When hackers can break into Target, Home Depot, Sony, Citibank, the NSA, the IRS and even Facebook, how can you keep your church and the personal information of your congregation safe?
Churches are particularly vulnerable because their systems tend to have a diverse set of users – staff, volunteers, members, and visitors with their own devices that might connect to the church network while they are in the building.
Cyber crooks are not trying to get a sneak peek at next week’s sermon. They are after user names, passwords, and personally identifiable information such as names, addresses, dates and places of birth, and Social Security numbers.
So how do you protect all that?
First, accept that you are at risk. Do not succumb to the temptation to believe no one would bother with your church’s data. There is always someone out there who will.
Then, make sure you understand the threat. Here are some of the threats you need to learn about:
Phishing - Phishing emails can take many forms, including alerts that look as though they are from legitimate sources. Their objective is to trick the recipient to click on a link or attachment that opens the door for hackers to steal data or infect systems with malware. It only takes one employee or volunteer to make one mistake to compromise an entire network and cause a data breach. Make sure everyone who uses your system understands the threat.
Malware - This is malicious software installed without a user’s knowledge. It typically occurs when a user clicks on a link in a phishing email or visits an infected website. The ways malware can get into your system increase every day. Points of vulnerability can include the growing number of Internet of Things devices such as thermostats, alarms, cameras, and appliances that connect to the Internet.
Technical Vulnerabilities - There can be holes in software code that allow cyber criminals to gain unauthorized access to a system. These can exist in all sorts of applications and operating systems. An astounding number of vulnerabilities are discovered every day. They can be closed by applying patches and updates, but the only defense is to have multiple controls in place.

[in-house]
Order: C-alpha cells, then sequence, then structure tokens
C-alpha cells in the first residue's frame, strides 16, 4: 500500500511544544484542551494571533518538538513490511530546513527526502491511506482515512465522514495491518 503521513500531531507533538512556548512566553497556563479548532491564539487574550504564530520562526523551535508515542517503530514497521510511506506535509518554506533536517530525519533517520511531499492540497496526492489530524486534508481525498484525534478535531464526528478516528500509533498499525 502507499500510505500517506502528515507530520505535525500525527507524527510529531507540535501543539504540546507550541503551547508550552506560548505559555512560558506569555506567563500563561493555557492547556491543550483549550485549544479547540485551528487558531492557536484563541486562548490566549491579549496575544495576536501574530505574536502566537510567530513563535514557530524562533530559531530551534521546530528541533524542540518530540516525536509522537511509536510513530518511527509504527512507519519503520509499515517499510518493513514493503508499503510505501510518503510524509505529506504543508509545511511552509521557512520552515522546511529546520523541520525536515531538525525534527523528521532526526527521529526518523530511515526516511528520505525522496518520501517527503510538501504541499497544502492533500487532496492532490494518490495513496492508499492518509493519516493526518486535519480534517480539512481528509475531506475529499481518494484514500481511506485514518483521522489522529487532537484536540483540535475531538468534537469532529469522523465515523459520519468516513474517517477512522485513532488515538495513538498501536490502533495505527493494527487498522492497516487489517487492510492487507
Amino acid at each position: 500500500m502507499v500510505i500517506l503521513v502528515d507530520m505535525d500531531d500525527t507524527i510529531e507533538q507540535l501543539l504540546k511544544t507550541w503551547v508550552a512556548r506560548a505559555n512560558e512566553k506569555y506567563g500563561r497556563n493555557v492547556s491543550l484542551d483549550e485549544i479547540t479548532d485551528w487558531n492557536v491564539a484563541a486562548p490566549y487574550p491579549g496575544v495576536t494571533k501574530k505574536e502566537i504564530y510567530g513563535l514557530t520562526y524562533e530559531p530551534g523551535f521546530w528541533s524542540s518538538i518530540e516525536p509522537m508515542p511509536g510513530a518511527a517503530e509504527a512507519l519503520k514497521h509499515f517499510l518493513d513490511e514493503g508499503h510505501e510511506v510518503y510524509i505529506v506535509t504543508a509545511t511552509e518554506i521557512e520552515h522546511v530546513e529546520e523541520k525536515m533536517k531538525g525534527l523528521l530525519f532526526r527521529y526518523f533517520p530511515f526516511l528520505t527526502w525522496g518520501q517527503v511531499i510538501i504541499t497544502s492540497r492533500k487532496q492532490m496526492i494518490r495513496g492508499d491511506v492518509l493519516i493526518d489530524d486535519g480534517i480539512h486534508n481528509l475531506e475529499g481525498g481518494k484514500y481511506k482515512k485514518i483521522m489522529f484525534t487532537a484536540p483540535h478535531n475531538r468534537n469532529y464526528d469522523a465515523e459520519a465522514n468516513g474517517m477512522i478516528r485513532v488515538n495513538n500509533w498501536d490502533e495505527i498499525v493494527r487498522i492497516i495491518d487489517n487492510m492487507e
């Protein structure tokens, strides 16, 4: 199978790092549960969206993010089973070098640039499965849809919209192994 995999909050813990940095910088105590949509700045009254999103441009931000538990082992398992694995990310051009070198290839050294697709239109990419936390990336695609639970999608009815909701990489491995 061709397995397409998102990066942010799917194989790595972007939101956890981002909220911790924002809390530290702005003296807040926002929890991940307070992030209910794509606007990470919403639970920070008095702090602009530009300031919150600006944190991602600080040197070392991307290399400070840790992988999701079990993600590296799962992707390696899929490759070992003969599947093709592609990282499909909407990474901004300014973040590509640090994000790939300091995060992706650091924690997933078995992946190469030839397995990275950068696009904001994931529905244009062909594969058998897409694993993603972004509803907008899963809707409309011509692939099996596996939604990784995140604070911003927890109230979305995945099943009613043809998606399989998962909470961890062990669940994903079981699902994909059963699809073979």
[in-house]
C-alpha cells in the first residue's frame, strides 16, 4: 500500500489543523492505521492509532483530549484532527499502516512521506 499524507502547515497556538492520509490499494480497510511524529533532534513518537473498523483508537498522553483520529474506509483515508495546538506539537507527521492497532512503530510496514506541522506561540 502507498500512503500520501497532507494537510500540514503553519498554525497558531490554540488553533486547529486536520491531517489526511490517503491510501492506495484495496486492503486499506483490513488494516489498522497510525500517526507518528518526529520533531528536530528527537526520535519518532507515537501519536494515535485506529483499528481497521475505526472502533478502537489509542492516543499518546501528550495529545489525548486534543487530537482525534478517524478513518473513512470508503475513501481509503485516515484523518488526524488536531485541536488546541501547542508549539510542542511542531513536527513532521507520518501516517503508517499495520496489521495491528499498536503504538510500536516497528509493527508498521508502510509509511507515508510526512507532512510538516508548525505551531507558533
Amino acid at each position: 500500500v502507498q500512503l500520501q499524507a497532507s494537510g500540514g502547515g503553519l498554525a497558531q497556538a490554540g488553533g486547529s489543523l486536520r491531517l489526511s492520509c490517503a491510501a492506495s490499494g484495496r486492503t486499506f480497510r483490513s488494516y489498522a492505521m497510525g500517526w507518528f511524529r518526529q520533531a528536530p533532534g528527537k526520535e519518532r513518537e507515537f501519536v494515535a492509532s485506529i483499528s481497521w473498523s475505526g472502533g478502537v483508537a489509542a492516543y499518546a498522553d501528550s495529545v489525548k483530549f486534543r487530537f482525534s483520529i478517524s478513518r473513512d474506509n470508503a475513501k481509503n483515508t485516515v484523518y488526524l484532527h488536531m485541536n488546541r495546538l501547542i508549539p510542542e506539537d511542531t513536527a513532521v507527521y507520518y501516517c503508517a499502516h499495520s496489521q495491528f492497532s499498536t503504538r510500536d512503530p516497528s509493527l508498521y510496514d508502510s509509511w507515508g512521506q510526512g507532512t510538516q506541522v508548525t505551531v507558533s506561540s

Create a culture of cybersecurity at your church. Here are some tips:
- Use strong passwords. It is easier to remember a simple password – but also easy for thieves to guess. Avoid letter combinations that would be obvious for a church to use. “God” and “Jesus” will be some of the first things the hackers will try.
- Do not leave passwords written out in the open. You may find it helpful to keep yours written on a sticky note, but a thief will love you for it.
- Never reuse passwords. Again, that is the easy route, and the easier it is, the more vulnerable to a hack.
- Use antivirus protection. This is basic, but it needs to be said: Make sure you have a state-of-the-art antivirus program running on your system at all times.
- Keep software updated. Not just your security software, although that is critical: The threats are always changing, and you need to keep up with those changes. You need to make sure you keep up with updates for ALL your software, including such basics as Microsoft Office.
- Train staff and volunteers. It is not enough for the pastor and church secretary to be security-conscious. Anyone who connects to your network needs to be on guard.
- Make sure you have a working firewall. It can be as important as the lock on your church office door.
- Employ encryption. If you store personally identifiable information, such as banking information for electronic tithing, you must make sure your database stores that information in an encrypted format.
- Employ dual authentication procedures. A two-step login procedure makes you more than twice as secure.
- Develop a response plan. No matter how careful or smart you are, breaches can occur. You need a plan in place to react and minimize the damage when intruders get into your system.
For a printable cybersecurity checklist poster Click here.
CongregationU online training
CongregationU is a leader in faith-based online training that focuses on the practical aspects of church life, from risk management to human resources to overall health and wellness. Our online training is faith-based and presents scenarios that happen in churches and organizations across the country.